If people become addicted to, or begin to abuse, Suboxone, they are more likely to suffer withdrawal symptoms because naloxone will prevent the person from taking too much Suboxone. Symptoms of Suboxone withdrawal are similar to those of opioid withdrawal.
In some rare cases, people withdrawing from Suboxone report hallucinations.
Although less likely than with buprenorphine alone, it is possible to overdose on Suboxone. The biggest concern involving any opioid overdose is depressed or stopped breathing. Buprenorphine will not depress breathing as much as other agonists like heroin, but there is still the possibility that breathing will dramatically slow or stop. This can lead to brain damage or death.
Suboxone was designed to prevent people taking this medication from being able to take too much and get high. However, people who receive prescriptions of Suboxone to overcome opioid addiction can, in some cases, abuse this drug. In other instances, people who have never taken an opioid before can abuse Suboxone recreationally by accessing a friend’s prescription.
Methadone abuse and addiction are fairly common in the US, with diversion of the drug leading to overdoses, especially in the northeastern US. According to a report from the National Drug Intelligence Center, in countries where Subutex/buprenorphine MAT is more common than methadone treatment, this medication is frequently diverted for illicit use as well. That report also stated that, now that the US has had Suboxone on the market for over a decade, instances of diversion for illicit use have been reported, particularly in the northeastern and Appalachian regions, which are also areas with high rates of opioid abuse, addiction, and dependence. Investigators found that snorting Suboxone from pill form, and in some cases, dissolving the film strips then injecting them, have allowed individuals to successfully bypass the naloxone component and get high on the buprenorphine.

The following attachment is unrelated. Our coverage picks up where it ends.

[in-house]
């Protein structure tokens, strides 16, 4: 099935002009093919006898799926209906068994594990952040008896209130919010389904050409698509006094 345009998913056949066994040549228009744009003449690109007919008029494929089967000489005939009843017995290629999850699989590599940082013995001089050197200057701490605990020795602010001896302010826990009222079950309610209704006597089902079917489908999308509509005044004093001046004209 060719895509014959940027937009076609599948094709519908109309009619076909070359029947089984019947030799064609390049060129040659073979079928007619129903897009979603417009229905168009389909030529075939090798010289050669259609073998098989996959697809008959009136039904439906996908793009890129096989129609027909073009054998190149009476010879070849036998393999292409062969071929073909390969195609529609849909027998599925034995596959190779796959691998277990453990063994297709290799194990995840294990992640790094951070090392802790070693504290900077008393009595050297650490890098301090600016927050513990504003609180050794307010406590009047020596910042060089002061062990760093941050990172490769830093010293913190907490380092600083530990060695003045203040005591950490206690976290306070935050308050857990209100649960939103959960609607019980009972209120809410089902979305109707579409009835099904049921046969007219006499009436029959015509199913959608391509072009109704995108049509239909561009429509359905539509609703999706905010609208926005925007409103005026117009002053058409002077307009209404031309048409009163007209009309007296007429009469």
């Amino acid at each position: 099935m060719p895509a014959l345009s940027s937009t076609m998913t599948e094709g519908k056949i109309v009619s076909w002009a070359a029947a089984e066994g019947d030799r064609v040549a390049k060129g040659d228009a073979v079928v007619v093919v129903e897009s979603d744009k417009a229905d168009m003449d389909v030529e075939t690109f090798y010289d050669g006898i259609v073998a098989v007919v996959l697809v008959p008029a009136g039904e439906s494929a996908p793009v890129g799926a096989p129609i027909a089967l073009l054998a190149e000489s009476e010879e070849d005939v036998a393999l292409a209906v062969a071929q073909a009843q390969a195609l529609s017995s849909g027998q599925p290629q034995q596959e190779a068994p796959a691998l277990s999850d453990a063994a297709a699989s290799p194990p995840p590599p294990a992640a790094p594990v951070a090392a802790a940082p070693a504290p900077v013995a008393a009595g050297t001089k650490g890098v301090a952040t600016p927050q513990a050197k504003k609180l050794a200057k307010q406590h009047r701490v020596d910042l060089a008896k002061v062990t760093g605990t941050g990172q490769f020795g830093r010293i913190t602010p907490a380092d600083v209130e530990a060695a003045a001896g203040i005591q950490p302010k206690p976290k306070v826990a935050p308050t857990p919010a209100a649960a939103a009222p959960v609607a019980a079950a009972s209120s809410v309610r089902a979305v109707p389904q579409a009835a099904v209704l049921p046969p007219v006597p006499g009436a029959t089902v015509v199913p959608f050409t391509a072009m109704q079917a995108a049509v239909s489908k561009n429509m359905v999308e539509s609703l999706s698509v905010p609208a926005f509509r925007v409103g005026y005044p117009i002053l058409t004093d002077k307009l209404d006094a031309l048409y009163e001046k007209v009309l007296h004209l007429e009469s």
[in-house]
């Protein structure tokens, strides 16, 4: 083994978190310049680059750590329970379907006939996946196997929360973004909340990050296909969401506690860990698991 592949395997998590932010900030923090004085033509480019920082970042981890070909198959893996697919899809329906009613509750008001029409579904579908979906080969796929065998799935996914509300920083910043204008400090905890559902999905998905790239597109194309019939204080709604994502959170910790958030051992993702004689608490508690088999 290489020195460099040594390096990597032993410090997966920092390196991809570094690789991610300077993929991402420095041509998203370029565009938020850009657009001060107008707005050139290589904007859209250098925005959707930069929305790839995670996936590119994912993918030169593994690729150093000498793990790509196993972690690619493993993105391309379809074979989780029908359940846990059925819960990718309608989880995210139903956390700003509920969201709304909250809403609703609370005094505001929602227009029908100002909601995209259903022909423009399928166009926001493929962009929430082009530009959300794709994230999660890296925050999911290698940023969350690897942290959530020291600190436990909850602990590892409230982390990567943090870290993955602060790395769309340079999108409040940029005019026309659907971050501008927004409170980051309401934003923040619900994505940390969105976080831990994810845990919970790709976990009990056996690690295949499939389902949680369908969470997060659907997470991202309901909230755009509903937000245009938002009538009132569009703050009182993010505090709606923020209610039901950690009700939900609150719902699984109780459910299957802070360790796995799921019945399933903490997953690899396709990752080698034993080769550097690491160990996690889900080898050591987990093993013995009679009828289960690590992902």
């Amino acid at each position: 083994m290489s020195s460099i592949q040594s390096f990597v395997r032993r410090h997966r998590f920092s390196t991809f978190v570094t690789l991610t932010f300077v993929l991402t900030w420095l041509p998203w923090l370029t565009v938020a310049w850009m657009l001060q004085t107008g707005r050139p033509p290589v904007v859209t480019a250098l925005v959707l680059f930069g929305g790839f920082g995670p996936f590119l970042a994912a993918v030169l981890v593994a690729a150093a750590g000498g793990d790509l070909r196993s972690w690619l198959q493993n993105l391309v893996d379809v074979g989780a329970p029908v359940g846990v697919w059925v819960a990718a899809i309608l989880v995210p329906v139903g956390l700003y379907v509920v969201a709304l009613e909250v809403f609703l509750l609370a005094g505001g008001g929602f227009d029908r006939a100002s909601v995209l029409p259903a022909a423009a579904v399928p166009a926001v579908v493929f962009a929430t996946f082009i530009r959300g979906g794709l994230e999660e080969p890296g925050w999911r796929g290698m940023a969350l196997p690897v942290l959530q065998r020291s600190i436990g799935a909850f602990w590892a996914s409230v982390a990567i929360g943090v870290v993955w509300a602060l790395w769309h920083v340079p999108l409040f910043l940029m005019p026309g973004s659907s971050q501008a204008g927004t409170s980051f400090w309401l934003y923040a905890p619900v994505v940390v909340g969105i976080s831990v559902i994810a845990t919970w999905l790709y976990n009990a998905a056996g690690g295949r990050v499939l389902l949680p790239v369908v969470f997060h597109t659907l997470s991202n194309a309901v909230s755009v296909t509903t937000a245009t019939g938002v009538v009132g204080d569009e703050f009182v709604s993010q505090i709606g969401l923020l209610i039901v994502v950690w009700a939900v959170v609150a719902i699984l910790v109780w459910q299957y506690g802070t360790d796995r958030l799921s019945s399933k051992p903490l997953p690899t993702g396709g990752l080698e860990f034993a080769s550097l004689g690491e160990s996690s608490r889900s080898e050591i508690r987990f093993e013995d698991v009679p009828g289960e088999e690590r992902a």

NDIC noted in their report, however, that abusing Suboxone or becoming dependent on the drug seemed to have a stronger effect on individuals who used low doses of opioid drugs, rather than very high doses.
According to a report by The New York Times, Suboxone’s latest film strip form is especially vulnerable to abuse among the prison population, and has reportedly been smuggled inside Bibles and other unsuspecting paraphernalia. A prison in Whitley County, Kentucky – a state in which Suboxone abuse is particularly prevalent – randomly tested 50 inmates for Suboxone, which was not administered by the prison, and found 21 had the drug in their systems.